Theme Area #1: Readiness for education begins before Kindergarten and is inadequately supported at present.

Many participants, both in the K-12 system and in higher education, pointed to early childhood education as a key lever for change. As one public school administrator pointed out, “If a student gets off to a great start in Pre-K, and then begins to see themself as a learner in early elementary school, that is going to take them forward into life in really powerful ways.”

Theme Area #2: HS students are coming to college in need of significant remedial support.

All higher education institutions agreed that they have high numbers of students who require remedial support when they start college. This puts a burden on both families to fund this support and institutions that need to offer remedial services.

Community college representatives see this as a key part of their mission – to teach students basic skills at the same time as they are getting a college degree. “Our job is mostly teaching people how to be good learners. We give them the content of a 2 year college education and teach them how to learn at the same time, which I think is nothing short of heroic,” commented Dr. Ron Leatherbarrow, Vice President for Instruction at Whatcom Community College.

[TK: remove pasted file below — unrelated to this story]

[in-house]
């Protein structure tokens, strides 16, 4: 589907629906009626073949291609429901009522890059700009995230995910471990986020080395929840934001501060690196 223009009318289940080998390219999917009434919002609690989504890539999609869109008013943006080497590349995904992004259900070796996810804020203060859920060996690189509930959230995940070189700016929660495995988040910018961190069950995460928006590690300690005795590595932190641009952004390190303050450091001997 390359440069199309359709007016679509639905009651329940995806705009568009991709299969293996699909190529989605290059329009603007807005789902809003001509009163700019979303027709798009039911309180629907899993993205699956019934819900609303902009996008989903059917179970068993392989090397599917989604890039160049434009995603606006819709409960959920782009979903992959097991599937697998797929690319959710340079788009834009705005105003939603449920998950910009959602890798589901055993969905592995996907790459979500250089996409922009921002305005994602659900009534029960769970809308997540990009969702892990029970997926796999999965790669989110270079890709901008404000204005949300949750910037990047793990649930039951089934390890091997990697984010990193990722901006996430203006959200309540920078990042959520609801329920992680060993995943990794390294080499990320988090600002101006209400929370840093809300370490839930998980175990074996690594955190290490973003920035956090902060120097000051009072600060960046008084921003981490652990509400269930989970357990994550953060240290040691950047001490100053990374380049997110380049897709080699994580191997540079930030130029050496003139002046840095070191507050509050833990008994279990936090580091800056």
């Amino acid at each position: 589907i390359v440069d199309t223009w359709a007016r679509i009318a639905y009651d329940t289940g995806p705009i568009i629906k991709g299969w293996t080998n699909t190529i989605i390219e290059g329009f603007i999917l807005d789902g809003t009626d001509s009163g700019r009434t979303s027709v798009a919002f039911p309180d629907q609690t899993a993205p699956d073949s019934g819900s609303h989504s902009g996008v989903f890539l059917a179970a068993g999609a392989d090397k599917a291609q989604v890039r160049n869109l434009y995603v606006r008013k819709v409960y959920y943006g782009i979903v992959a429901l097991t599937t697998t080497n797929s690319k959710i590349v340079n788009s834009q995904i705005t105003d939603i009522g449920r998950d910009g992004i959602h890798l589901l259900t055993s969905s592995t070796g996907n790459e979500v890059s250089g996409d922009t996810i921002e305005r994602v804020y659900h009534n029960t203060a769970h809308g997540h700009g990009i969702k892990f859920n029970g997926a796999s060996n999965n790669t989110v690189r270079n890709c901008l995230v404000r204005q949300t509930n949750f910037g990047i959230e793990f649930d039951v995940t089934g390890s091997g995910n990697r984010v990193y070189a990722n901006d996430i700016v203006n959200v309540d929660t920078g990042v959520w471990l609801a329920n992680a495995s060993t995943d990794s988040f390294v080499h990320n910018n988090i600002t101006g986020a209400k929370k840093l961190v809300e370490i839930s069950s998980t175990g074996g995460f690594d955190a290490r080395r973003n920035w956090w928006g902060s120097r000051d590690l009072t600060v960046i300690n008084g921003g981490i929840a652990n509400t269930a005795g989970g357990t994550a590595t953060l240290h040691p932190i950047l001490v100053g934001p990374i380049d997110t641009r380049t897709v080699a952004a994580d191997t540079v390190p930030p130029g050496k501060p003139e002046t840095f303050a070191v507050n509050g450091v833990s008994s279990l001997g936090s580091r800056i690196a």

Theme Area #3: The rising cost of higher education is creating a barrier.

Council members heard a clear recognition that financial constraints are limiting the ability of many programs to meet the educational needs of all our citizens and in particular the opportunities of economically disadvantaged and minority students.  The significant increases in the cost of higher education have created a barrier to access for many of Washington’s students. “We are constantly talking about the budget and what needs to be cut,” said one college trustee. A student added, “I wouldn’t be able to afford college without the GET program.”

Theme Area #4: Technology is an opportunity, but also has challenges in how it is implemented.

While participants believe there are significant opportunities for the use of technology, many cautioned that it is also challenging to implement. One faculty member who teaches online courses clarified the opportunity. “The classrooms are where the learning happens… Hybrid courses worked well, I could see what they were getting and what they weren’t. The online part allowed them to work at home, but the in-person part allowed for student-to-student interaction and interaction with the professor.”

Participants also encouraged the Council members to see the technology opportunity more broadly, not just about Massive Open Online Courses but about how to integrate digital learning into all aspects of the education system.

Theme Area #5: Institutions are collaborating locally to bridge gaps in the system, but need more flexibility to innovate.